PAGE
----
The Good Lord Bird Review

Good Lord Bird
1850s America. Black preteen Henry Shackleford (Joshua Caleb Johnson) becomes part of John Brown’s (Ethan Hawke) rag-tag band of abolitionist soldiers who comb the South freeing slaves. Their actions all lead to Brown’s masterplan — to take control of army depot Harpers Ferry in West Virginia, which Brown believes will instigate a revolution.

by Ian Freer |
Published on

Opening on the words “All of this is true… most of it happened”, The Good Lord Bird is historical revisionism played for maximum fun. Shot through with energy, smart laughs and well-staged action, it is dominated by a mesmerising Ethan Hawke, sporting the longest beard of his career, as the Bible-spouting abolitionist John Brown, whose efforts to end slavery kick-started the Civil War. Adapted by Hawke and Mark Richard from James McBride’s award-winning novel, each episode begins with a funky, animated title sequence and never lets up, sewing together pointed commentary about race, white ally-dom and history in-between larky set-pieces scored to lively, often period-inappropriate music.

Good Lord Bird

Starting with Brown uttering his final words (“What a beautiful country”) as he is hanged, the action spools back to the crusading reformist liberating an enslaved family, which ends with pre-teen Henry Shackleford (Joshua Caleb Johnson) taking up with Brown’s ‘Guardians Of The Gospel’, moving through the country freeing the incarcerated. But this isn’t just a white saviour story. Henry, rechristened ‘Onion’ after one of Brown’s lucky charms, is the emotional centre of the show; due to a misunderstanding that goes uncorrected, Brown is under the impression that Onion is a girl, so the latter spends his days in a dress as he goes about raising support for the cause. Onion becomes the eyes we see this world through and, even if too much heavy lifting is done by voiceover, Johnson makes him an engaging, likeable presence.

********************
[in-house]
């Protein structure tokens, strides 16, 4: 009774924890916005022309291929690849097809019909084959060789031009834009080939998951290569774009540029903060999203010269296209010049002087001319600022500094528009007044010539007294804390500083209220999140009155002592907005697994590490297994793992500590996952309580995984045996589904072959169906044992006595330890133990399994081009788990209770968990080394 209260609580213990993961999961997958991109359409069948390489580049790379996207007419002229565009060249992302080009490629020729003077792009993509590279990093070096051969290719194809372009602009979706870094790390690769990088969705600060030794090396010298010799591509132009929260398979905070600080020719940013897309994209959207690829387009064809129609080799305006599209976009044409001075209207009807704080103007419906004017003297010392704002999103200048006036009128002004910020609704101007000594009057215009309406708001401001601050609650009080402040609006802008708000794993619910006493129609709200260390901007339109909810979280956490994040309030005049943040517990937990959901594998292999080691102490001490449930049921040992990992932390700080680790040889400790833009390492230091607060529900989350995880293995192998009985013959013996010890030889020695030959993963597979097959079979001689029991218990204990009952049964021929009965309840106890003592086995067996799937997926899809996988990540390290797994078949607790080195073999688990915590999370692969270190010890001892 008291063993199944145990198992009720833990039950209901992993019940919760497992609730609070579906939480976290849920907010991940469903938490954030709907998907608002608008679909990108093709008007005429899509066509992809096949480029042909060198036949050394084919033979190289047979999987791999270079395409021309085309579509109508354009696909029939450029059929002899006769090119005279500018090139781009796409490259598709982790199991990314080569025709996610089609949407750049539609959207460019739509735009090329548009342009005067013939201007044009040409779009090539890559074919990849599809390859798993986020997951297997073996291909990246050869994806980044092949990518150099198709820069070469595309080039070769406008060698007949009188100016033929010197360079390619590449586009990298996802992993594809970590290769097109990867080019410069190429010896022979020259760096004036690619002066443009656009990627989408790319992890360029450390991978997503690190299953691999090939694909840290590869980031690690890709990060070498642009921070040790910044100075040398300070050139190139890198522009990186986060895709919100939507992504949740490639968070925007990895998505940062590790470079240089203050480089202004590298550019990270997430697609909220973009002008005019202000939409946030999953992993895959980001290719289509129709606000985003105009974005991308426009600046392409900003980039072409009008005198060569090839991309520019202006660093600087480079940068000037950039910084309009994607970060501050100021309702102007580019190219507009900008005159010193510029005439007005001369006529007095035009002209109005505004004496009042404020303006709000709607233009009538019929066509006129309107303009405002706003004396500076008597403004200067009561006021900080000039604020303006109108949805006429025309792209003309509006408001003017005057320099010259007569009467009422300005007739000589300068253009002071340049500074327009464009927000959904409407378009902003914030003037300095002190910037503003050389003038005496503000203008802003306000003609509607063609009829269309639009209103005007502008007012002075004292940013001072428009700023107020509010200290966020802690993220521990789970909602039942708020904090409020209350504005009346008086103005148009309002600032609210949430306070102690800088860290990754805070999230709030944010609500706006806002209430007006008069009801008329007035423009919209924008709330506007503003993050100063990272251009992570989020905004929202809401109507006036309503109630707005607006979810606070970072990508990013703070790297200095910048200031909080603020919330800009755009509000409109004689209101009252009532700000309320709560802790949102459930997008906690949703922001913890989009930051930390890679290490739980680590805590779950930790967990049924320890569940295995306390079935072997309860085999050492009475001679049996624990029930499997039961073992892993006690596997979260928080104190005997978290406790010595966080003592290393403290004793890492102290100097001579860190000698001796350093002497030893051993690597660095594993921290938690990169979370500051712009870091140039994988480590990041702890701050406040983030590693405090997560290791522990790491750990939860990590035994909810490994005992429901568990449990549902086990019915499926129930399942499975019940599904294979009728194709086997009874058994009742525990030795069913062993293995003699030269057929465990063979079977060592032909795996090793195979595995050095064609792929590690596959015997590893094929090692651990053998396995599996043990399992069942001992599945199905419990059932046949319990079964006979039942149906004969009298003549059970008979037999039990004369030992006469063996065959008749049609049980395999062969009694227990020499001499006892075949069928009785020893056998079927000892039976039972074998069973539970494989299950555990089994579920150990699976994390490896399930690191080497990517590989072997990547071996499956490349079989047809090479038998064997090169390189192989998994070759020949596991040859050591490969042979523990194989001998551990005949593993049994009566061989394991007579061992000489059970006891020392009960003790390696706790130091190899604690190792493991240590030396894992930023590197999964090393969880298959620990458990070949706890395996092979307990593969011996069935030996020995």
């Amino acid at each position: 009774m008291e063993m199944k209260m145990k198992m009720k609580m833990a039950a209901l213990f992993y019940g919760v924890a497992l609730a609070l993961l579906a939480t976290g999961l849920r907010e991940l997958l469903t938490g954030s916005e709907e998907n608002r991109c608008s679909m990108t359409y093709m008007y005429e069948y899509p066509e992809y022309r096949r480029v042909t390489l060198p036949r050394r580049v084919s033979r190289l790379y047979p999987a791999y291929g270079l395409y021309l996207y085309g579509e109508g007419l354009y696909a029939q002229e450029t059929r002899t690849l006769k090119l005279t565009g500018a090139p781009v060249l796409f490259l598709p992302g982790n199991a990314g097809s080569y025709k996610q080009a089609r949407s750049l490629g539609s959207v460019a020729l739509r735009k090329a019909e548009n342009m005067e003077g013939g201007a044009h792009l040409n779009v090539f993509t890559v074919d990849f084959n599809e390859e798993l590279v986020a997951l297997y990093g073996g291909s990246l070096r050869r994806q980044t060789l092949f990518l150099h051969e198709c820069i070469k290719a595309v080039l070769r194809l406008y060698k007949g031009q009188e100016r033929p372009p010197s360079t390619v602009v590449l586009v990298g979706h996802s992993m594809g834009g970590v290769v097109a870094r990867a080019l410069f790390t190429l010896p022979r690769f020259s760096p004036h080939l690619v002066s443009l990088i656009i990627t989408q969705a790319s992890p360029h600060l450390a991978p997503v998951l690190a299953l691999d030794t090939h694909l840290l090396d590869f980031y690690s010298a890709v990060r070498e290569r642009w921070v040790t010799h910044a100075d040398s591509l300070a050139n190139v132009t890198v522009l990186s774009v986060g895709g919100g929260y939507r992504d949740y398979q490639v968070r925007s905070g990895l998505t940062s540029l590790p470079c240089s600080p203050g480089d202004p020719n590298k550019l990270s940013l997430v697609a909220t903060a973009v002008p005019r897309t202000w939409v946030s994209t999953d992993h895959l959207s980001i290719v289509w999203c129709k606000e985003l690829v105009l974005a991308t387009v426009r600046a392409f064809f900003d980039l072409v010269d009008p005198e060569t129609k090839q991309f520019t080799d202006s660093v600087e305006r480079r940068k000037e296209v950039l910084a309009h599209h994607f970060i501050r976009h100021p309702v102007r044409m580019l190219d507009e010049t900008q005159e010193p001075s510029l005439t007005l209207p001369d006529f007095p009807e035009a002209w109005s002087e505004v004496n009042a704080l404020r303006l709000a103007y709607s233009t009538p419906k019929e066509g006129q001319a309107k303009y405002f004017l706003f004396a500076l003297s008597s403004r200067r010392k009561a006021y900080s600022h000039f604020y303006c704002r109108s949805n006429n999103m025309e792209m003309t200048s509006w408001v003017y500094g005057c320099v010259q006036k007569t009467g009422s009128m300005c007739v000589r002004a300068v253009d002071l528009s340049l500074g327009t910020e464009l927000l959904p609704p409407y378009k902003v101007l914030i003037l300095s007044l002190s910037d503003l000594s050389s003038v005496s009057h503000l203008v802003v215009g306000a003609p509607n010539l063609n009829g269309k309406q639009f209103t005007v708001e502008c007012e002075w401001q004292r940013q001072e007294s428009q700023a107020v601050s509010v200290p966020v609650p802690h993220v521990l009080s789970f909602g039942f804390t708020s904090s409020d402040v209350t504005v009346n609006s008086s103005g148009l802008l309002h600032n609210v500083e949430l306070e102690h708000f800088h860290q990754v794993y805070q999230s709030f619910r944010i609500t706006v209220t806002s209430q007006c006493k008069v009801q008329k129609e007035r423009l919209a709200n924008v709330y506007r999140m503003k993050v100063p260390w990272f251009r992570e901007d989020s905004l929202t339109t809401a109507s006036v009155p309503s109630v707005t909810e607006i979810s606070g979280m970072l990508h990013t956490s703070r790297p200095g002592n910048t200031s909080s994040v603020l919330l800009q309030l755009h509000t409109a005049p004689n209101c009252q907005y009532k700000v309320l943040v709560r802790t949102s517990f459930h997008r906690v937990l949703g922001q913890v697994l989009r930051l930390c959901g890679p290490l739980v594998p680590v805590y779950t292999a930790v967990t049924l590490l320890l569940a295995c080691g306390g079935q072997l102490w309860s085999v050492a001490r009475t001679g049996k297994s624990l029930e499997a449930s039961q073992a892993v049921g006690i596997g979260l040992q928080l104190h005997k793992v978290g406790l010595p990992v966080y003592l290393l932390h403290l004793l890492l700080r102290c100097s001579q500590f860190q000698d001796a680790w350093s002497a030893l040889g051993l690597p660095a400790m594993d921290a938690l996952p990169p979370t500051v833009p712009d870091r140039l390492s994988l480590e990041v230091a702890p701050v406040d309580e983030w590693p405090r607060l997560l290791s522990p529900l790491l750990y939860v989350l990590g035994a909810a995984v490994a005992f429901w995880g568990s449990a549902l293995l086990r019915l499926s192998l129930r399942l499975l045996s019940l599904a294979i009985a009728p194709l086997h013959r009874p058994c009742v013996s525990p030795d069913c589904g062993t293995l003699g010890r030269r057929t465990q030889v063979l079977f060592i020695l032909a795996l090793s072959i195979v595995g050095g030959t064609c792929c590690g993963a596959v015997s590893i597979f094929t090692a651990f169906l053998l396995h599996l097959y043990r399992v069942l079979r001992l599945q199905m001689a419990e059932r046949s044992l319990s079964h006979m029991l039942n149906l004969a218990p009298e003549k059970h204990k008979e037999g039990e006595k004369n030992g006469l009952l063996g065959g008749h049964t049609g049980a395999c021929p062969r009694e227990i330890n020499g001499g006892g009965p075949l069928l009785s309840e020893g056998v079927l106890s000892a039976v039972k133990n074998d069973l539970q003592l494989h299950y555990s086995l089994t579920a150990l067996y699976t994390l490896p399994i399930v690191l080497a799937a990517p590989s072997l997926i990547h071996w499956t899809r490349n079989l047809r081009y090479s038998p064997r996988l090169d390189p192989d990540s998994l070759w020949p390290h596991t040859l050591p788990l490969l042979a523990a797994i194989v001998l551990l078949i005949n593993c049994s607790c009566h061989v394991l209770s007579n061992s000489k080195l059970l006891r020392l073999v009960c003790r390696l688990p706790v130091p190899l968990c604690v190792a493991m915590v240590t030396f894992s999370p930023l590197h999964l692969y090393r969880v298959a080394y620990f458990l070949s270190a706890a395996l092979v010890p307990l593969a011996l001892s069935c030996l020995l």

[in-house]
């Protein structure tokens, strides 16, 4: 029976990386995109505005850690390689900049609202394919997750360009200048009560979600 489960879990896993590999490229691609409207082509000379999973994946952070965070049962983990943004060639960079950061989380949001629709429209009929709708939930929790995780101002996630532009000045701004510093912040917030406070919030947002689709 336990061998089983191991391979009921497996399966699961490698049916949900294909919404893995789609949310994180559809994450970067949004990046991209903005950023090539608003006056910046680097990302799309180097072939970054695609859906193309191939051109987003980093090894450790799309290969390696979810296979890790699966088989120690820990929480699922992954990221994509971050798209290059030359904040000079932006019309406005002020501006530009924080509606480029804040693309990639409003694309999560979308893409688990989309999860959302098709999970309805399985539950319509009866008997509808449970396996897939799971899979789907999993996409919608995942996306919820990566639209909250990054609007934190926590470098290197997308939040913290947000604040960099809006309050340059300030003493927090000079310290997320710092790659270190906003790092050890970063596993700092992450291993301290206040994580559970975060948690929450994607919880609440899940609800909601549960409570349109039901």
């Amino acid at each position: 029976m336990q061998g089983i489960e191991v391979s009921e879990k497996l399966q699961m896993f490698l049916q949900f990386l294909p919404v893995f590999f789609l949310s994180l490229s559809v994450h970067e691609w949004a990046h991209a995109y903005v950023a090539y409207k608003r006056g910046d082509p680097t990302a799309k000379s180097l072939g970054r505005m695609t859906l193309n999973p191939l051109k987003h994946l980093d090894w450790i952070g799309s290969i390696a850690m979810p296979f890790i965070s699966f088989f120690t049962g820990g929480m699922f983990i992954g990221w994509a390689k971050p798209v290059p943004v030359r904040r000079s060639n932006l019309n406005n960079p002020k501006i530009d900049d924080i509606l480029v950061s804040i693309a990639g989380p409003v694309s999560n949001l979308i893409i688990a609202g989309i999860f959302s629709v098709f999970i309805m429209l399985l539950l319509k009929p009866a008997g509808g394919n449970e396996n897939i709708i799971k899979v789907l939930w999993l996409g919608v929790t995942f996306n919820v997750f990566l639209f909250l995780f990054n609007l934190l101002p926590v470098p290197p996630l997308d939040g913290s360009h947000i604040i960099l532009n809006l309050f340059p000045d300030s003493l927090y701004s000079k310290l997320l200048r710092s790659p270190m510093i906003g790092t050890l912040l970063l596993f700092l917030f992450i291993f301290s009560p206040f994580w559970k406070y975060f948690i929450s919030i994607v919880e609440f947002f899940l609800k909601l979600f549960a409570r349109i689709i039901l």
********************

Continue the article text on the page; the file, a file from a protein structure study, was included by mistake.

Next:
The pilot is playfully but vigorously directed by Albert Hughes (Menace II Society, From Hell) and the pace and power are kept up by a clutch of mostly Black filmmakers, including Kevin Hooks (Passenger 57, Prison Break) and Darnell Martin (Grey’s Anatomy, The Walking Dead). Sensitive to Black perspectives, the show has a keen eye for both the broad overview of 19th-century race relations — time after time, white characters overlook Black characters in their keenness to speak for them — and the detail — the importance of Black people being photographed, then a new medium, as a way of staving off stereotypes. Iconic figures from Black history like Frederick Douglass (a vibrant Daveed Diggs) and Harriet Tubman (Zainab Jah) make cameos, but this so much more freewheeling than an Antebellum South Wikipedia entry. In this regard, it takes its cue from Hawke’s Brown, delivering fiery, flamboyant recitations from the Bible (making it a companion piece to First Reformed), but with a charm and twinkle that reveal the goodness inside. One of the standout performances of 2020 in any medium.

The Good Lord Bird is a timely evocation of America’s dark past but leavened by comedy, irreverence and a spellbinding Ethan Hawke. The result is that rare thing: a thoughtful romp.
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